Dino kale and rainbow chard. The chard ended up all yellow and has provided us with great yield. The dino kale is obviously doing's perhaps our favorite green so to have it grow so well upstairs is wonderful.

Double-yield cucumber, looking for sun. Next year I'll be more prepared with support!

Friday, July 3, 2009

Roof Garden Overview

There was some shuffling around last weekend - regular readers will note that the EB "trench" that was built based on the "tyrus" design is now being used simply to create windbreak using some leftover landscaping fabric we had on hand. Definitely not the most aesthetically pleasing solution, but the wind on the roof was really doing a number on everything. I was hoping once summer rolled around the wind would diminish, but it doesn't seem as though that will ever happen. We don't remember it being so windy in the summer but perhaps we're more in tune with it due to gardening concerns. I'm already thinking about a semi-permanent windbreak design for next year.

The back row is all bush beans, black valentines on the right and pencil pod & royal burgundy on the left. I pulled another aesthetically pleasing solution out of my hat to support the plants, which were wind-whipped and leaning over the side of the box. Cut-up old t-shirts tied to a string!

In front of the black vals remain carrots, though I will probably not attempt carrots in the future. Some of them did not survive the removal of the radishes, and that's left me with about four carrots. I may even just pull them up and put in some lacinato kale and chard seedlings I have languishing in cowpots.

You can seen our chard, kale and collards are doing well...these are real winners and we may double our EB dedication since we love them so much and they seem to grow decently well on the roof.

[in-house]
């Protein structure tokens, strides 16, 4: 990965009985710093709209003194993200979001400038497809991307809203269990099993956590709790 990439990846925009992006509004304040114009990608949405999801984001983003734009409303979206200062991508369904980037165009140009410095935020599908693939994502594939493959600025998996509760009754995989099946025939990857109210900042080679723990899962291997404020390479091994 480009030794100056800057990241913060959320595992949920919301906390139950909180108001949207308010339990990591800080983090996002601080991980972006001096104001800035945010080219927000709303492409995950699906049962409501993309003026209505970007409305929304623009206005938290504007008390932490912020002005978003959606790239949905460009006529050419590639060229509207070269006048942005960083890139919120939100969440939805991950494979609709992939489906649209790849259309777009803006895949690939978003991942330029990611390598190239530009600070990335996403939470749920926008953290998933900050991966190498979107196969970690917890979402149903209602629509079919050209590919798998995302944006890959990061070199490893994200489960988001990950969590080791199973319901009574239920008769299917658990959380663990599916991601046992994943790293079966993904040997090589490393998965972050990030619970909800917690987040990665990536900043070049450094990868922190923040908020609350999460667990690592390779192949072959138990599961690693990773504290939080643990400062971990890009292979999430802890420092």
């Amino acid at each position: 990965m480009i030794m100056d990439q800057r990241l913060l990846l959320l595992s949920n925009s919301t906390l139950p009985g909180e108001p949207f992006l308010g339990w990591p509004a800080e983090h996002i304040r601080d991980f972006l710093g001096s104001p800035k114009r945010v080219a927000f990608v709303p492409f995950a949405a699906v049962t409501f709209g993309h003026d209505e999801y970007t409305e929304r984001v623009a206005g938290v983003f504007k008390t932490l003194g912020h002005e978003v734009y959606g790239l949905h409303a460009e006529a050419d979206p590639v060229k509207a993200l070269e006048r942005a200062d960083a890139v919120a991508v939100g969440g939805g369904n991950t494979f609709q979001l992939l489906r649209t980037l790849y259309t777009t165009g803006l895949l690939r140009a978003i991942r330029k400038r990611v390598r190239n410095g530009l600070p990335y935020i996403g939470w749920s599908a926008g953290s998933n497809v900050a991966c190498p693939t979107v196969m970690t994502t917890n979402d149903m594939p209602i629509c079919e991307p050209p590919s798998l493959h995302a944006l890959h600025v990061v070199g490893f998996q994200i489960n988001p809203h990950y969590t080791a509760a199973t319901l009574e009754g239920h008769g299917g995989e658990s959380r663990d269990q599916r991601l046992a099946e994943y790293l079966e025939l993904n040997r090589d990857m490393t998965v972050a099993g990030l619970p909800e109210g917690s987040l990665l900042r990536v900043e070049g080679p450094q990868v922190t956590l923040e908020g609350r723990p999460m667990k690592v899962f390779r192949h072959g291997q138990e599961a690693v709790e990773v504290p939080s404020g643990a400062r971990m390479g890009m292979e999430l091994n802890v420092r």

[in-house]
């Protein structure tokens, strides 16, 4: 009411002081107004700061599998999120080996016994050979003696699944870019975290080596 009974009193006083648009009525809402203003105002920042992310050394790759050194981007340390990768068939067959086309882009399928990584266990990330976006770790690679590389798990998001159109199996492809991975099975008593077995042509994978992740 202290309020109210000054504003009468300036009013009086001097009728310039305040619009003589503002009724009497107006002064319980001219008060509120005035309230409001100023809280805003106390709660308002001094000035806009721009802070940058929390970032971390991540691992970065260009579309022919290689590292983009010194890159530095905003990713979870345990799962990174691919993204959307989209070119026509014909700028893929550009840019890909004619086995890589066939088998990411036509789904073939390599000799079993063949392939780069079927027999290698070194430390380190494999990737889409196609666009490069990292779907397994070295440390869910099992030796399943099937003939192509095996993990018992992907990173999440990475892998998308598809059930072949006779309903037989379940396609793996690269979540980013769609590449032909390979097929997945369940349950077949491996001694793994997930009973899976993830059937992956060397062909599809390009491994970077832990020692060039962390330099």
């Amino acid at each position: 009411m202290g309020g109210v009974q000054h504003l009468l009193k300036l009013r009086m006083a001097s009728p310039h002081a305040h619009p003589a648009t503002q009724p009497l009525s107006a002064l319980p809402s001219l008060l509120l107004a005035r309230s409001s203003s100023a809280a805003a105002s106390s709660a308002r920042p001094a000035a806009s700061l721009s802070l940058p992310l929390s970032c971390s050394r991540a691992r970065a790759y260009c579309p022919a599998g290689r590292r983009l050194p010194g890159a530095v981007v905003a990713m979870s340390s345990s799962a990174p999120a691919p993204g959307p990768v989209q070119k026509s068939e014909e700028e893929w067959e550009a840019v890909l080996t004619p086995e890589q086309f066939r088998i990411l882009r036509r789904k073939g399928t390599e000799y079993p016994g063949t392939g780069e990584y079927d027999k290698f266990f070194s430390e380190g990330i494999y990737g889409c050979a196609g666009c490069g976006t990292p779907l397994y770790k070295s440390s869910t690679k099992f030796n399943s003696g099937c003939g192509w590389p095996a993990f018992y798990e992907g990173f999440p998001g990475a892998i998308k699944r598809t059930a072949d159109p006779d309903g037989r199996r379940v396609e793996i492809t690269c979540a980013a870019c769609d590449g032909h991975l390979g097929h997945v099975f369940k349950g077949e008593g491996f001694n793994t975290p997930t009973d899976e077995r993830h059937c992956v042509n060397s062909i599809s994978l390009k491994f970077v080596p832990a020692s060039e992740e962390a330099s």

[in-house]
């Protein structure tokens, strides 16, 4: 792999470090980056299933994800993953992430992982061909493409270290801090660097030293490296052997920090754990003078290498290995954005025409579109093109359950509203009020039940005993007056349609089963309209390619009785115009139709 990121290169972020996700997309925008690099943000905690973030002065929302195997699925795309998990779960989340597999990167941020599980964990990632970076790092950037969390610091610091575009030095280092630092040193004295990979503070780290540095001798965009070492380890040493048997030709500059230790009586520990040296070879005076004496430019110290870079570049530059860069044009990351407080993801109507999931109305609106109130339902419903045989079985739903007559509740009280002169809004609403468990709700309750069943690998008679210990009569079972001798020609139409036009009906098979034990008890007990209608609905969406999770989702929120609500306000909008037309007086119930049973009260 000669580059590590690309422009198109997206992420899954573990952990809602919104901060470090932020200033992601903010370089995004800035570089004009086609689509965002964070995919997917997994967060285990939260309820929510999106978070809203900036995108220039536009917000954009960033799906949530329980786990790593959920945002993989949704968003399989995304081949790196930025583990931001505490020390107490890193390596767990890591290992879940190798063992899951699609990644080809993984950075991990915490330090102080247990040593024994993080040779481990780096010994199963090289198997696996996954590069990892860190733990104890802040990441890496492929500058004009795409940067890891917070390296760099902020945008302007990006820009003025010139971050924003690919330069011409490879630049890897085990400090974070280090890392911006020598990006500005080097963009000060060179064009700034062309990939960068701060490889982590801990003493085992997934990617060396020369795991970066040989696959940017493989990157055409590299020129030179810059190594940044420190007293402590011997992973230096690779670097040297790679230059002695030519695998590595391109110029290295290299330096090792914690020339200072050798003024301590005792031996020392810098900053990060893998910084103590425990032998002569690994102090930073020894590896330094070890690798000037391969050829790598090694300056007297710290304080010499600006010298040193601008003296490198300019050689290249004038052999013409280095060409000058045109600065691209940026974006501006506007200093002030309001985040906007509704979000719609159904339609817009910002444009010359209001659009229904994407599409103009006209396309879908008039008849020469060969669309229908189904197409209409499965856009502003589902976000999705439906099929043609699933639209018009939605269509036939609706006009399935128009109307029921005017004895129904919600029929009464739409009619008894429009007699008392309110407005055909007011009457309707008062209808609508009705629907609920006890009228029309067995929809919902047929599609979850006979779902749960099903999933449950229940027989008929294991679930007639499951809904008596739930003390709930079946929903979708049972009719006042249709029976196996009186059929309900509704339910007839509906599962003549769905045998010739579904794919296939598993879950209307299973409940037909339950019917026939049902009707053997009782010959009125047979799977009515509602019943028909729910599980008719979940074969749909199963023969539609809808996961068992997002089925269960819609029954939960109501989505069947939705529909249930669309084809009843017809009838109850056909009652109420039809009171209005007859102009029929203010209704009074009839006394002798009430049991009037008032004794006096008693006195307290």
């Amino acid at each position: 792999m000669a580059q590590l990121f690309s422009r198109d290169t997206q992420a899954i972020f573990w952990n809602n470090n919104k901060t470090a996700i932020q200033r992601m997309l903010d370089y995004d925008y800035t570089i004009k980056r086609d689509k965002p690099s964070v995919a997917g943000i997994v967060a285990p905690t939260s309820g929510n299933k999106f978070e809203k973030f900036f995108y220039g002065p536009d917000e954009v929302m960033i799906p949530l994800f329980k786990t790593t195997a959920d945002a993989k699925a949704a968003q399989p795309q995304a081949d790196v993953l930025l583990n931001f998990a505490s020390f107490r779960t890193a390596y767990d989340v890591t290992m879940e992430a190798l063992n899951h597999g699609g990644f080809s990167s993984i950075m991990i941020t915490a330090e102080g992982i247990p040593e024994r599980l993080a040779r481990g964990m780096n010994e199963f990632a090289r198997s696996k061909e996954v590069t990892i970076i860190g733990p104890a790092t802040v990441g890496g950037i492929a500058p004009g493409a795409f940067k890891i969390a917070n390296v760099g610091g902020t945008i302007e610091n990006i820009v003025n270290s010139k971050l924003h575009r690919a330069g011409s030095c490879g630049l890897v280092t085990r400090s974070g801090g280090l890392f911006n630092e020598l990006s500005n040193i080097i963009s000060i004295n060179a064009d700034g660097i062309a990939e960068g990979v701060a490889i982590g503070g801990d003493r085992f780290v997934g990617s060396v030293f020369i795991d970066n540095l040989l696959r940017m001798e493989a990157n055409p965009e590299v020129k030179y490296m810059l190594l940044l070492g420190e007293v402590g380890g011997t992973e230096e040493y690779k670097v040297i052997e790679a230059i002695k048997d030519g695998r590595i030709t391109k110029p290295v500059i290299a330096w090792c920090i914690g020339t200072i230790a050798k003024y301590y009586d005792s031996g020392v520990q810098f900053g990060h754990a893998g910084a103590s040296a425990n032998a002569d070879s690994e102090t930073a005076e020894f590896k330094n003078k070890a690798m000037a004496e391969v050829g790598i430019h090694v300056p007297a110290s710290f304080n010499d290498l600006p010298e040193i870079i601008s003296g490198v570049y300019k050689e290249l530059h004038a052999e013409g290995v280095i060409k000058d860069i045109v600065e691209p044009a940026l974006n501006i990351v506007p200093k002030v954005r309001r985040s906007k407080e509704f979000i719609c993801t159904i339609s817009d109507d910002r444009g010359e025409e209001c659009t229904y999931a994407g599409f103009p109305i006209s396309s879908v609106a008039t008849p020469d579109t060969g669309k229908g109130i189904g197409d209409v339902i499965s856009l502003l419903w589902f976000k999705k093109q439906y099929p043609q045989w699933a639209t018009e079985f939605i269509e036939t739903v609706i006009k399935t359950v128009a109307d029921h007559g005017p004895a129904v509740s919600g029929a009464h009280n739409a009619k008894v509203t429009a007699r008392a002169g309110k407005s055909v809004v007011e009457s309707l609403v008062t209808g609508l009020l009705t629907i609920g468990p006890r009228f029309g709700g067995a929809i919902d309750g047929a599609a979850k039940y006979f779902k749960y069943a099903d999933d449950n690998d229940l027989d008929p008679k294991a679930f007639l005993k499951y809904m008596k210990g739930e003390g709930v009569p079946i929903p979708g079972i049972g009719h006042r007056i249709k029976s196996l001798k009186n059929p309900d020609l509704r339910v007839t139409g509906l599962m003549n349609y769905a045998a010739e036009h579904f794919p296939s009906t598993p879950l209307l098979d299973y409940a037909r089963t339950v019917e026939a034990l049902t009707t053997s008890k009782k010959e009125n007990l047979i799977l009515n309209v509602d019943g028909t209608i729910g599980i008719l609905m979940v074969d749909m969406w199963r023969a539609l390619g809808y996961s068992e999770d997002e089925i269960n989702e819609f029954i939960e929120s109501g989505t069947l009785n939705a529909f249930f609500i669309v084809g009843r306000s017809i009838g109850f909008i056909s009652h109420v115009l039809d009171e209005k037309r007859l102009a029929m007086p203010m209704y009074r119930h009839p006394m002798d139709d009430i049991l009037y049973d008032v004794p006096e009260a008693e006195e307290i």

In front of the pencil pods & royal burgundies are golden beets. I love golden beets and their tops, but the harvest will tell me if I need to grow them again. The bonus of eating both tops and roots is a big one, but we're still only talking eight plants...and I don't think it's possible to harvest the tops while the roots are still forming.

In the bucket SIP is a Catskills brussels sprout. It will soon be joined by another bucket SIP containing Waltham broccoli.

Last but not least is the MONSTER box in the foreground, on the right. The box contains direct-sown ronde de nice and marrow squashes, with a transplanted HVSL double-yield cuke (which I just realized is not in the frame). We haven't harvested anything from these yet but judging by all the forming squashes this is a slam-dunk for a repeat effort in 2010. I'm generally not a huge fan of cucumbers and the only reason I planted them is that it was one of the early seed packs I had on hand, but maybe my opinion will change if I have fresh cucumbers at hand throughout the growing season - and ms. mapleton-bklyn loves her some half-sour pickles.

So, that was a long-winded way of saying things are growing mostly well on the roof for now. Our harvest is a bit later than what I imagine is standard for this area due to our later start on things, but it's shaping up to be a pretty good first year.